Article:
He’s also thinks a lot about audio: The spiderwebs of sound in the original The Exorcist played a big part in the film’s unsettling ambiance — from Regan’s possessed voice to the sound of the bed jumping up and down on the floor. And of course he’s looking forward to audiences’ reaction to the film’s iconic theme music.
“Sound is an essential ingredient to horror. Christof Gebert is my longtime production sound mixer. He’s inspired by people like Alan Splet, those who’ve made sound into an artform. We’re having a lot of fun with the improvisational attributes of music on top of having an iconic theme like ‘Tubular Bells’ to be able to play around with.”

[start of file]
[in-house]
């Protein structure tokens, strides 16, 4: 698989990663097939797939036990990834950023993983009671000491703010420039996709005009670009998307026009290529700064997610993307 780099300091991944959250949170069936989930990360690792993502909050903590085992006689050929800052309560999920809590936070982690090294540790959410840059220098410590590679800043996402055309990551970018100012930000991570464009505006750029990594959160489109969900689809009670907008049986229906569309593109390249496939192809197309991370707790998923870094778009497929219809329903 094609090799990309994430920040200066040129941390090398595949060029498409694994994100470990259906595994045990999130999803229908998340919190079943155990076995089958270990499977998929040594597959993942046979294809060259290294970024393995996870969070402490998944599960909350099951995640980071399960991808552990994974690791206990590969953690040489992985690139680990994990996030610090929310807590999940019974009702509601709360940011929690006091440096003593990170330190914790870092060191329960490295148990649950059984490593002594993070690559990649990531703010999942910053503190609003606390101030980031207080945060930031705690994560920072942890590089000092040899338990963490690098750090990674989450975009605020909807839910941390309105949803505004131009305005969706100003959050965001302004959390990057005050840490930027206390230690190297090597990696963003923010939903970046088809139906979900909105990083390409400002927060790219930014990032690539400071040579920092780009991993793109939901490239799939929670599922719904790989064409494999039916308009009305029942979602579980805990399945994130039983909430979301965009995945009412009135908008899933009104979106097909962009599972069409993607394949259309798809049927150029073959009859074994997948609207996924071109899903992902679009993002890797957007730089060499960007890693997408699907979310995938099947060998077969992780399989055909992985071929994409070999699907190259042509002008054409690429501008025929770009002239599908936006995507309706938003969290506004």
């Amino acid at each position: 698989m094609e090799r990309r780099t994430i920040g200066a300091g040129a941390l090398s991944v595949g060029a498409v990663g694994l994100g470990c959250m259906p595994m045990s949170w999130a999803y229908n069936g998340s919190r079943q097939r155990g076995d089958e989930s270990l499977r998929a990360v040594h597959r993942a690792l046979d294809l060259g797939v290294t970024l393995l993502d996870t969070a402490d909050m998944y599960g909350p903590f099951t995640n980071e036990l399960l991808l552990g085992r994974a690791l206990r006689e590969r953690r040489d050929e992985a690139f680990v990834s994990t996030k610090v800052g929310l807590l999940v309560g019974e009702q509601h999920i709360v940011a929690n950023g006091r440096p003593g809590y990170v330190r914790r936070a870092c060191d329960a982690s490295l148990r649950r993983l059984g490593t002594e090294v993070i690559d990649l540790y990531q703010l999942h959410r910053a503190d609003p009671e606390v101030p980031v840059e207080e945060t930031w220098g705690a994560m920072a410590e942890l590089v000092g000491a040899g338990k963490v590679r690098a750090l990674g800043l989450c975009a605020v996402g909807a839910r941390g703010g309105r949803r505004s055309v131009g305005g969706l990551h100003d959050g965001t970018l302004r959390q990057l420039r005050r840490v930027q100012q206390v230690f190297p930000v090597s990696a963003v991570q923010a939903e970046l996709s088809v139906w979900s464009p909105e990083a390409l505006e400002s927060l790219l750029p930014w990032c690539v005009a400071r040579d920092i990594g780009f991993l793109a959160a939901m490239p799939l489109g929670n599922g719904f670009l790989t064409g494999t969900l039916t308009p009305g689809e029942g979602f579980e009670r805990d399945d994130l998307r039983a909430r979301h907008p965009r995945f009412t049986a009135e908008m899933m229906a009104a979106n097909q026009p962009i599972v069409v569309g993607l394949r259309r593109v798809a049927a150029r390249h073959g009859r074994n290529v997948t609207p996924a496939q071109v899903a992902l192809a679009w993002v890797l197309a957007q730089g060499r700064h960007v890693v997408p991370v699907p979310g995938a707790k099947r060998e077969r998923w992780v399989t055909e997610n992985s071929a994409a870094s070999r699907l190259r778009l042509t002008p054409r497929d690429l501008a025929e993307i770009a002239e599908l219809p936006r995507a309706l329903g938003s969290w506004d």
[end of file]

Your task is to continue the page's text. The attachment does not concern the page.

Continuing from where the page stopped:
Green loves the collaborative process, noting that he’s not as good of an artist or musician as some of his friends, but that they all inspire each other.
“I love getting up early to deal with a family of filmmakers and working really hard,” he says, adding that his new Exorcist is born from “several weeks of being in a very closed spiritual space with a lot of people from different backgrounds and with different perspectives. The energy was unlike anything you could imagine.”
The Exorcist: Believer arrives in theaters now from Universal Pictures. All photos courtesy of Universal Pictures.
Main image: Ellen Burstyn and David Gordon Green on the set.